The saying goes that ‘only mad dogs and Englishmen go out in the mid-day sun’, but Australian Adam Scott should be on the list. Here at Augusta National, most of the golfers competing in the 2012 Masters like to play their practice rounds in the morning so they can avoid the afternoon heat, particularly this year, as the normally mild Georgia April is feeling more like an oven-baked July.
Augusta’s famous azaleas have felt the heat and bloomed early, and the golfers feel it too. Here preparing for his 11th Masters appearance though, nothing will distract Scott from his practice regime. Having turned to a broomstick putter a year ago, Scott has fast established a blueprint for broomstick technique, and you could see why on the practice green behind Augusta’s first tee, under a blazing midday sun on Monday afternoon.
Scott had the entire green to himself, and he started a putting drill by placing eight tees in a circle around a hole, each tee four feet from the hole. Scott placed a ball by each tee, and with his metronomic putting stroke, he delivered each ball unerringly into the cup, while caddie Steve Williams recovered the putted balls and replaced them by the tees. Scott hit 40 putts from four feet, then 40 putts from six feet, and finally 40 putts from 10 feet. It’s a daily routine that takes up to an hour.
“That’s about how long I figure I can concentrate for,” laughs Scott, in talking to Golf Monthly last night at a small function for guests of Mercedes-Benz. “It takes patience and concentration, and the drill is about going through the same routine over and over again to really engrain it, and it has been a big help to my game.”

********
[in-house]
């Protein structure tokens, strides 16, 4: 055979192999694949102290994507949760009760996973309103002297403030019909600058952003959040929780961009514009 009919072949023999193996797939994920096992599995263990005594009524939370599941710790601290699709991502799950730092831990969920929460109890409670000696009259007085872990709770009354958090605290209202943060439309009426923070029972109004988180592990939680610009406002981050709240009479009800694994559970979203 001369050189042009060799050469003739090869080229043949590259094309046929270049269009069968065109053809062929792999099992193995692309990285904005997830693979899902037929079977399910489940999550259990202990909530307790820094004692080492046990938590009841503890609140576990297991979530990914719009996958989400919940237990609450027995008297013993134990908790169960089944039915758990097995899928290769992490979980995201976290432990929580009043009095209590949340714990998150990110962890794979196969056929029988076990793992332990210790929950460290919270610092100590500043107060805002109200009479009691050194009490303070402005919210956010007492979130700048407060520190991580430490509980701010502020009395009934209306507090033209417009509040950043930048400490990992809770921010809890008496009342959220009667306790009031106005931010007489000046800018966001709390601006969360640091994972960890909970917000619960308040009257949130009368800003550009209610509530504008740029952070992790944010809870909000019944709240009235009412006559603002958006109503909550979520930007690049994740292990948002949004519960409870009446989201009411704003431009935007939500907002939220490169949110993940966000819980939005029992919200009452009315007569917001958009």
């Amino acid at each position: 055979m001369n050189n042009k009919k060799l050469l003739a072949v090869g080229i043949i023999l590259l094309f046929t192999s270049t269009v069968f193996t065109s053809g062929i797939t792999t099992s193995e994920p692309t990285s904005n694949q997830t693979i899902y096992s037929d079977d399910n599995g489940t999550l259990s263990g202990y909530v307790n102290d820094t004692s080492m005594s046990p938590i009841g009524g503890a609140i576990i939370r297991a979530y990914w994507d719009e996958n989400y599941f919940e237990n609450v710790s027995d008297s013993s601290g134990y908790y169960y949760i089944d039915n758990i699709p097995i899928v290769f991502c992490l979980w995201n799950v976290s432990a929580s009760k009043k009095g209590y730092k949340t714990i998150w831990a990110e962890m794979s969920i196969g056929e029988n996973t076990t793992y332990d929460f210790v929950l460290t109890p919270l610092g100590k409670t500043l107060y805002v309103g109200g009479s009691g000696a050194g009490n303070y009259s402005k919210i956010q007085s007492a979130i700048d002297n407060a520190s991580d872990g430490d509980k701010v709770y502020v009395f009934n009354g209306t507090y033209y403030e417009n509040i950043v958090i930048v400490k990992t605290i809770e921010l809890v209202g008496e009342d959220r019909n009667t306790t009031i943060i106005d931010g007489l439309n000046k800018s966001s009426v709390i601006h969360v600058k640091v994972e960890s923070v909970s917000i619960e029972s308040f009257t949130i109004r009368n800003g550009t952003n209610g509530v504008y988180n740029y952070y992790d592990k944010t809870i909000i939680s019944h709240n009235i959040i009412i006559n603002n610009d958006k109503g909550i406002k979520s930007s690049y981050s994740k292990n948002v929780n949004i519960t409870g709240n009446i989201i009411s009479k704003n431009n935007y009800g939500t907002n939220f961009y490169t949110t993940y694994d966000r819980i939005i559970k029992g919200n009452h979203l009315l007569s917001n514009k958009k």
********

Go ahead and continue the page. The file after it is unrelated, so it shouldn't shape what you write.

It sounds like ideal preparations for the notoriously fast and unforgiving greens of Augusta. “I made 38 out of 40 of the four-footers, yesterday,” adds Scott. “We keep the numbers – every time I do the drill it is a little competition against myself. Sometimes you can hit a good putt and they don’t go in – that’s the nature of the game – but that does not often happen on Augusta greens. If you hit a good putt here, and you’ve got the line, the ball normally goes in – the greens are so pure.
“Holing those putts from inside 10 feet keeps momentum going in the right direction, or it can create momentum. Knowing I can hole out from 10 feet takes the pressure off the chipping as well.”
It also takes pressure of the irons, and generates confidence that works its way right through the bag. This is a good thing: if golfers step onto the first tee at Augusta tomorrow morning with doubts in their mind, danger awaits around every turn.
“You want to stand on that first tee and feel as comfortable as you can,” adds Scott. “It is the same for a lot of guys, but the Masters is the tournament where I feel most nervous on the first tee. It is always the tournament that takes me the longest to calm down on the golf course. Sometimes it takes three holes, sometimes it is nine, before I am actually calm and confident. There is a disaster waiting to happen on every shot at Augusta.”
Scott looks forward to starting the 2012 Masters “under the radar”, as he puts it, tomorrow morning at 8:45, in the company of American Bo Van Pelt and Germany’s Martin Kaymer. If he can reap the dividends of that putting drill, Scott will not remain under the radar for long.
Article courtesy of Mercedes-Benz, International Partner of the Masters Tournament